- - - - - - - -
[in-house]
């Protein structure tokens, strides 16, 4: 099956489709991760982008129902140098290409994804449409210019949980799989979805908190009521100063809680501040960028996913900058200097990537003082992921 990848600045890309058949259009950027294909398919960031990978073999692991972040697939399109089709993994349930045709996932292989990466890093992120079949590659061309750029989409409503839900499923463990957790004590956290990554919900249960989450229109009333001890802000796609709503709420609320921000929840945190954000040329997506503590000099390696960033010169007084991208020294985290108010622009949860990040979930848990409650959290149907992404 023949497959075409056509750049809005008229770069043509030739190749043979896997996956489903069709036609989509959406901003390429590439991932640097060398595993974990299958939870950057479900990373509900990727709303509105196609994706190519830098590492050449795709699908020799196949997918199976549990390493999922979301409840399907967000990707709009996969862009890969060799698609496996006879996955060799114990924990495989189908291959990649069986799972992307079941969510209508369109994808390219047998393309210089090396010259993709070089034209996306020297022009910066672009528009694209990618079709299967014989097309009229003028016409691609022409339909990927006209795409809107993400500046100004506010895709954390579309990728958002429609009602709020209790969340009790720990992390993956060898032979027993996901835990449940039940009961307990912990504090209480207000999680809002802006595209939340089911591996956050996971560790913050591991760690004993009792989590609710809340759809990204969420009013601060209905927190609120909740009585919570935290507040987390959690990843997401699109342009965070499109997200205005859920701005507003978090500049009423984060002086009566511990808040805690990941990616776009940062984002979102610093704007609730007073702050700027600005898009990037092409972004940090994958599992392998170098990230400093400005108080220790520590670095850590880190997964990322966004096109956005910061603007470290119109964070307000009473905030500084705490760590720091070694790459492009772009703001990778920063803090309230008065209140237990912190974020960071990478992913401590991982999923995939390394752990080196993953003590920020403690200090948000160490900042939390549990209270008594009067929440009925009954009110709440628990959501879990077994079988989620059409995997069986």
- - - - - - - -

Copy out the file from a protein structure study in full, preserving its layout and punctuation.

[in-house]
């Protein structure tokens, strides 16, 4: 099956489709991760982008129902140098290409994804449409210019949980799989979805908190009521100063809680501040960028996913900058200097990537003082992921 990848600045890309058949259009950027294909398919960031990978073999692991972040697939399109089709993994349930045709996932292989990466890093992120079949590659061309750029989409409503839900499923463990957790004590956290990554919900249960989450229109009333001890802000796609709503709420609320921000929840945190954000040329997506503590000099390696960033010169007084991208020294985290108010622009949860990040979930848990409650959290149907992404 023949497959075409056509750049809005008229770069043509030739190749043979896997996956489903069709036609989509959406901003390429590439991932640097060398595993974990299958939870950057479900990373509900990727709303509105196609994706190519830098590492050449795709699908020799196949997918199976549990390493999922979301409840399907967000990707709009996969862009890969060799698609496996006879996955060799114990924990495989189908291959990649069986799972992307079941969510209508369109994808390219047998393309210089090396010259993709070089034209996306020297022009910066672009528009694209990618079709299967014989097309009229003028016409691609022409339909990927006209795409809107993400500046100004506010895709954390579309990728958002429609009602709020209790969340009790720990992390993956060898032979027993996901835990449940039940009961307990912990504090209480207000999680809002802006595209939340089911591996956050996971560790913050591991760690004993009792989590609710809340759809990204969420009013601060209905927190609120909740009585919570935290507040987390959690990843997401699109342009965070499109997200205005859920701005507003978090500049009423984060002086009566511990808040805690990941990616776009940062984002979102610093704007609730007073702050700027600005898009990037092409972004940090994958599992392998170098990230400093400005108080220790520590670095850590880190997964990322966004096109956005910061603007470290119109964070307000009473905030500084705490760590720091070694790459492009772009703001990778920063803090309230008065209140237990912190974020960071990478992913401590991982999923995939390394752990080196993953003590920020403690200090948000160490900042939390549990209270008594009067929440009925009954009110709440628990959501879990077994079988989620059409995997069986």